• Privacy/Surveillance

    • New discoveries in KGB archives show a Kyiv agent sold documents to North Korean spies for money, cameras, and ginseng
      The U.S-government-funded Russian-language television channel Current Time released a special feature on May 23 describing the unusual career of Stanislav Pushkar. Pushkar, an engineer from Kyiv, was recruited by North Korean agents while working in a government factory in the 1970s. Recently declassified documents in the Ukrainian KGB’s archives show that Pushkar sold secret documents and appliances to the agents before being arrested and imprisoned ten years later.

    • Hearing against the Privacy Shield before the General Court of the EU!
      In 2000, the European Commission authorised an agreement to simplify the transfer of Europeans’ personal data to the USA, the “Safe Harbor”.

      On 6 October 2015, following a recourse by Max Schrems, the European Court of Justice invalidated this authorisation (see our reaction – in French). Why? Because the Safe Harbor allowed US intelligence services to access private data of Europeans and Edward Snowden had recently revealed the massive attack on our freedoms this led to.

      On 12 July 2016, the European Commission gave it another shot: it authorised a new agreement on the transfer of data to the United States, the “Privacy Shield” (see our reaction, in French).

      On 17 November 2016, we attacked this new agreement before the General Court of the EU, with FFDN and FDN (see our joint complaint, in French). Although less vague than the Safe Harbor, this new Privacy Shield still allowed abuses by the US, such as mass surveillance – which even the Commission has recognised it. Invalidating this agreement would be a way to strengthen European jurisprudence against mass surveillance, which we could then use against abuses in national laws, especially current French law.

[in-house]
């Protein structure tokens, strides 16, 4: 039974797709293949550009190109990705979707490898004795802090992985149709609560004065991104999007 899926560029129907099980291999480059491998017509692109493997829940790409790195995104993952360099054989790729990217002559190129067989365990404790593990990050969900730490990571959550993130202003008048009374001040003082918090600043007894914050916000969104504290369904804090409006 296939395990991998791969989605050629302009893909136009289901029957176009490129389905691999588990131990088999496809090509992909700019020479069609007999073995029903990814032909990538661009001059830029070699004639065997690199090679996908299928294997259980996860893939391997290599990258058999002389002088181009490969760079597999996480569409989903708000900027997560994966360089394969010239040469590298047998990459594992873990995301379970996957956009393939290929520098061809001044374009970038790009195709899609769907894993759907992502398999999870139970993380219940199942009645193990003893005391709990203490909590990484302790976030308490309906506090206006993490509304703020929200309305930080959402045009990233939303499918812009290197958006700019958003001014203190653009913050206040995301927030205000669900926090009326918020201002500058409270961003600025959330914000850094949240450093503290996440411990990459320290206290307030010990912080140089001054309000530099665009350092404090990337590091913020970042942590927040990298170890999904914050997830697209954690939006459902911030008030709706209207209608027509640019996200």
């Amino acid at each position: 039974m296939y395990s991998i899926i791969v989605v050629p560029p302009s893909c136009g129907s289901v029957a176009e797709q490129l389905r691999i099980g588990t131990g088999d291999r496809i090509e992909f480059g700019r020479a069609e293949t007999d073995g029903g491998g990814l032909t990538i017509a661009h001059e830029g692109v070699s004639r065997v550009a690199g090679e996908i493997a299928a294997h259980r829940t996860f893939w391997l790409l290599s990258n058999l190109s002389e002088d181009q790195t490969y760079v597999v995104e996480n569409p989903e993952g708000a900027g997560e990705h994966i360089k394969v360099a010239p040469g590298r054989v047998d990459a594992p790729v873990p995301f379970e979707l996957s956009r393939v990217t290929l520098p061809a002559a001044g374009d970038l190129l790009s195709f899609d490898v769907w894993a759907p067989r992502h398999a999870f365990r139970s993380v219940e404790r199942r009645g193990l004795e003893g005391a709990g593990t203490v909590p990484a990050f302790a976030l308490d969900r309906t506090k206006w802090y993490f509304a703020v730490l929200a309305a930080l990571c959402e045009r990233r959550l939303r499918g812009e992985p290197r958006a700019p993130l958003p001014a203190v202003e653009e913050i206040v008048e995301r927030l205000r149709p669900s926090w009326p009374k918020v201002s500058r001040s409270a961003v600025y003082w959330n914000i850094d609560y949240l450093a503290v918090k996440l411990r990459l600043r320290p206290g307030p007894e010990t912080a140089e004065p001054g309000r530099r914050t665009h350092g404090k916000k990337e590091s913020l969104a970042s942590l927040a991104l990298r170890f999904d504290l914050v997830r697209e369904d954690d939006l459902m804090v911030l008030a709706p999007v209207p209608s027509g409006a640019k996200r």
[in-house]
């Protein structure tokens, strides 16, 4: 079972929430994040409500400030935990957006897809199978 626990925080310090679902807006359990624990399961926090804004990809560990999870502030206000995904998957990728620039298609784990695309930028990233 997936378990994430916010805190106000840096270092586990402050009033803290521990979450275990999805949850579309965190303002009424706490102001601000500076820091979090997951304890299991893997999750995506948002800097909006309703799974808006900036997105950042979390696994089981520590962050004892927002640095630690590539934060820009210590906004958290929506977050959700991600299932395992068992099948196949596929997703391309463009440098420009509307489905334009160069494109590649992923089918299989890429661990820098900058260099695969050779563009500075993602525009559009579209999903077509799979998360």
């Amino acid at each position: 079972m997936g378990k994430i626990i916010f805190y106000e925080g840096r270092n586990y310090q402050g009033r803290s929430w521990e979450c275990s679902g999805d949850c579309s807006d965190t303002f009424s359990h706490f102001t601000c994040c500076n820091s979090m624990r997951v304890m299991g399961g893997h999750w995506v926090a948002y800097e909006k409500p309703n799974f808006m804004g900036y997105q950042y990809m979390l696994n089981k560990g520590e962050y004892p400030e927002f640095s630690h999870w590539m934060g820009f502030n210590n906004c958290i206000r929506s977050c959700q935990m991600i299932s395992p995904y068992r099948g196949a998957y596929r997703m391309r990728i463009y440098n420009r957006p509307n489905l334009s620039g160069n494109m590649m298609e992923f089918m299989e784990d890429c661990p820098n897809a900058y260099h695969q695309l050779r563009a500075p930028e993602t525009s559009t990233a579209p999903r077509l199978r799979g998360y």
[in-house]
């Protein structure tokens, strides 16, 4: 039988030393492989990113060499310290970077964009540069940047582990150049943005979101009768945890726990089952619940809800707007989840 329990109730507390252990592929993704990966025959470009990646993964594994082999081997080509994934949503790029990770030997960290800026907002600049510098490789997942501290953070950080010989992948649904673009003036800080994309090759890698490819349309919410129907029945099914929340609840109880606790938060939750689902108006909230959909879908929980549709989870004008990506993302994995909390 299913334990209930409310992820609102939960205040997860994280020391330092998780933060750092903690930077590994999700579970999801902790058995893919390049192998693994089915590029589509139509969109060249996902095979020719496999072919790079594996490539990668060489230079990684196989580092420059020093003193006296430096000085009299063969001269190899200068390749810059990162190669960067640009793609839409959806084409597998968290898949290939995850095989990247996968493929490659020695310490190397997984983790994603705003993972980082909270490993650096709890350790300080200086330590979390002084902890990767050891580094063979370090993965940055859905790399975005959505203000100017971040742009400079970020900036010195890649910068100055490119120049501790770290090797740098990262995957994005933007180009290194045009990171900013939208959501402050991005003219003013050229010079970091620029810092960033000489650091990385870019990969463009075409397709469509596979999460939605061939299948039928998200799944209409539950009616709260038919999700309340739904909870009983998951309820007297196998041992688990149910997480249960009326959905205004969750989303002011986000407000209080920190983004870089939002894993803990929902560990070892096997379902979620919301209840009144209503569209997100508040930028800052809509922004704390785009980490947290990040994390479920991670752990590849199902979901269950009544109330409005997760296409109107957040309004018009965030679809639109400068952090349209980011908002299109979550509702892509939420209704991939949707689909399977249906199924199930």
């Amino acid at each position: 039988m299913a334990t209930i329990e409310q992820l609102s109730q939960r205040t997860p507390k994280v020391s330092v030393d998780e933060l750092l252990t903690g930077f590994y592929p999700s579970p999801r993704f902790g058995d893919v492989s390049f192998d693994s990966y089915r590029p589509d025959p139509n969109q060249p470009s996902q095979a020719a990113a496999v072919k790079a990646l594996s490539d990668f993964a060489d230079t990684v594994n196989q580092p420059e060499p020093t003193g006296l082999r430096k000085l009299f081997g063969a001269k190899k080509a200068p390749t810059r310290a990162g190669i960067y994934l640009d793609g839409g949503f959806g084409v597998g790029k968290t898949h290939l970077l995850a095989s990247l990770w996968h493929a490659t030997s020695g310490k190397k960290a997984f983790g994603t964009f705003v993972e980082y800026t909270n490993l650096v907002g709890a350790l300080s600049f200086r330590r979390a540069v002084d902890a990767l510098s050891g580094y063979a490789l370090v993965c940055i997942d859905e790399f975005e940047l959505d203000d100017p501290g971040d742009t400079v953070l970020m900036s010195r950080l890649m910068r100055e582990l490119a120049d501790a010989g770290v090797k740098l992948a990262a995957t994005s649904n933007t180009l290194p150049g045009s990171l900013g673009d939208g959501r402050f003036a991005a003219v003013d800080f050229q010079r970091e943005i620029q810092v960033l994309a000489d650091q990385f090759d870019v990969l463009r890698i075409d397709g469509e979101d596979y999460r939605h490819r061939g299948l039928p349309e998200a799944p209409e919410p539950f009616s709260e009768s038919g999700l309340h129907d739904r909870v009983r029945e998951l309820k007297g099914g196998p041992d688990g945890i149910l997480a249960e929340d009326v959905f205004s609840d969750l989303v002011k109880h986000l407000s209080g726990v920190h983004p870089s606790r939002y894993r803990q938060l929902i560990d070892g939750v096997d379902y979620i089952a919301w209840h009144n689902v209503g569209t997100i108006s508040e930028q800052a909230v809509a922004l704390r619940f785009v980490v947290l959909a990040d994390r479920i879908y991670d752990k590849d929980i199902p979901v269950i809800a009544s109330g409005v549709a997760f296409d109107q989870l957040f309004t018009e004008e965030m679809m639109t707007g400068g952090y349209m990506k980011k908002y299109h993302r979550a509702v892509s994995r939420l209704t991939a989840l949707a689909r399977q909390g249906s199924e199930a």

The General Court of the EU has deemed our complaint serious and grave enough to open proceedings. The European Commission has had to defend its text, and many countries came to its rescue (at the forefront of which were the United States and France, but also Germany, the United Kingdom, the Netherlands or the Czech Republic), as did multiple companies (Microsoft and Digitaleurope, which represents all the GAFAM), each of them producing arguments, which we then had to answer (see our response to the Commission followed by the one to its allies).

    • One Year Into The GDPR: Can We Declare It A Total Failure Yet?
      Tomorrow will represent a full year since the GDPR went into effect. In the run-up to the GDPR, we called out many of the problems with the regulation which, while well-intended, did not seem to deal well with the nature of the internet, speech, or what privacy actually means. In the year since, we've posted numerous stories highlighting the negative consequences of this poorly considered law.

      Whenever we do that, however, many of the law's defenders insist that these unintended consequences are a small price to pay for either protecting our privacy or reining in the internet giants. So, it does seem worth investigating whether or not the GDPR has done either of those things. And, so far, the evidence is sorely lacking. Indeed, on the question of dominance, we pointed out late last year that the early returns suggested that the GDPR had only made Google more dominant, which hardly seems like a way to punish the company.